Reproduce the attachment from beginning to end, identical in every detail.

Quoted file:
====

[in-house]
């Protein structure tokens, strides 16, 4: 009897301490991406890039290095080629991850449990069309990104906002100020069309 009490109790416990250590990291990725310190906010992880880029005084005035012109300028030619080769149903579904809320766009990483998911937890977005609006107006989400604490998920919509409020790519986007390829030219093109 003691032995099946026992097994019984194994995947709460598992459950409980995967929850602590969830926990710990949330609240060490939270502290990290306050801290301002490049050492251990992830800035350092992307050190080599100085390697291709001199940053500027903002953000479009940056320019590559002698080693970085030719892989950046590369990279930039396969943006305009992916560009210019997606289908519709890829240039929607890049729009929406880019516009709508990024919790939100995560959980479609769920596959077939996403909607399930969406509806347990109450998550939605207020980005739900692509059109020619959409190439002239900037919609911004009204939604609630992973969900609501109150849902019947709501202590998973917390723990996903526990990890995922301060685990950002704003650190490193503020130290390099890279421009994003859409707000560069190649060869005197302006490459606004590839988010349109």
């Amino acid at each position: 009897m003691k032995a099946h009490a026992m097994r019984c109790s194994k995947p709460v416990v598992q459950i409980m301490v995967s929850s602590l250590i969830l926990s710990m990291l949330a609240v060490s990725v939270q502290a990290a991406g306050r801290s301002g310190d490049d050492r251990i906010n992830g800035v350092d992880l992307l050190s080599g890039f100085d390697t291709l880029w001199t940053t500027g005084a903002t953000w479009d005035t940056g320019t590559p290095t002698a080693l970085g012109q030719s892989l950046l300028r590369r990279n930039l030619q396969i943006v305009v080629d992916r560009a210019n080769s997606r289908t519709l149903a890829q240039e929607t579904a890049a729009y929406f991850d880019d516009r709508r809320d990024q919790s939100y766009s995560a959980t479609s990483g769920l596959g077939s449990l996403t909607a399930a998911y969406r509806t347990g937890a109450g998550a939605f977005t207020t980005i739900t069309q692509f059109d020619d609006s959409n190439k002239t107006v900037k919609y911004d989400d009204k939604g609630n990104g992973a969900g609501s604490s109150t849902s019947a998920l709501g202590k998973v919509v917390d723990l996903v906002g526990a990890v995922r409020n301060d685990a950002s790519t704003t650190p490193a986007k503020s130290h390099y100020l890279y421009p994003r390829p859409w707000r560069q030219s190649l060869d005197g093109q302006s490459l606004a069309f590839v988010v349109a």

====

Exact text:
[in-house]
């Protein structure tokens, strides 16, 4: 009897301490991406890039290095080629991850449990069309990104906002100020069309 009490109790416990250590990291990725310190906010992880880029005084005035012109300028030619080769149903579904809320766009990483998911937890977005609006107006989400604490998920919509409020790519986007390829030219093109 003691032995099946026992097994019984194994995947709460598992459950409980995967929850602590969830926990710990949330609240060490939270502290990290306050801290301002490049050492251990992830800035350092992307050190080599100085390697291709001199940053500027903002953000479009940056320019590559002698080693970085030719892989950046590369990279930039396969943006305009992916560009210019997606289908519709890829240039929607890049729009929406880019516009709508990024919790939100995560959980479609769920596959077939996403909607399930969406509806347990109450998550939605207020980005739900692509059109020619959409190439002239900037919609911004009204939604609630992973969900609501109150849902019947709501202590998973917390723990996903526990990890995922301060685990950002704003650190490193503020130290390099890279421009994003859409707000560069190649060869005197302006490459606004590839988010349109």
């Amino acid at each position: 009897m003691k032995a099946h009490a026992m097994r019984c109790s194994k995947p709460v416990v598992q459950i409980m301490v995967s929850s602590l250590i969830l926990s710990m990291l949330a609240v060490s990725v939270q502290a990290a991406g306050r801290s301002g310190d490049d050492r251990i906010n992830g800035v350092d992880l992307l050190s080599g890039f100085d390697t291709l880029w001199t940053t500027g005084a903002t953000w479009d005035t940056g320019t590559p290095t002698a080693l970085g012109q030719s892989l950046l300028r590369r990279n930039l030619q396969i943006v305009v080629d992916r560009a210019n080769s997606r289908t519709l149903a890829q240039e929607t579904a890049a729009y929406f991850d880019d516009r709508r809320d990024q919790s939100y766009s995560a959980t479609s990483g769920l596959g077939s449990l996403t909607a399930a998911y969406r509806t347990g937890a109450g998550a939605f977005t207020t980005i739900t069309q692509f059109d020619d609006s959409n190439k002239t107006v900037k919609y911004d989400d009204k939604g609630n990104g992973a969900g609501s604490s109150t849902s019947a998920l709501g202590k998973v919509v917390d723990l996903v906002g526990a990890v995922r409020n301060d685990a950002s790519t704003t650190p490193a986007k503020s130290h390099y100020l890279y421009p994003r390829p859409w707000r560069q030219s190649l060869d005197g093109q302006s490459l606004a069309f590839v988010v349109a």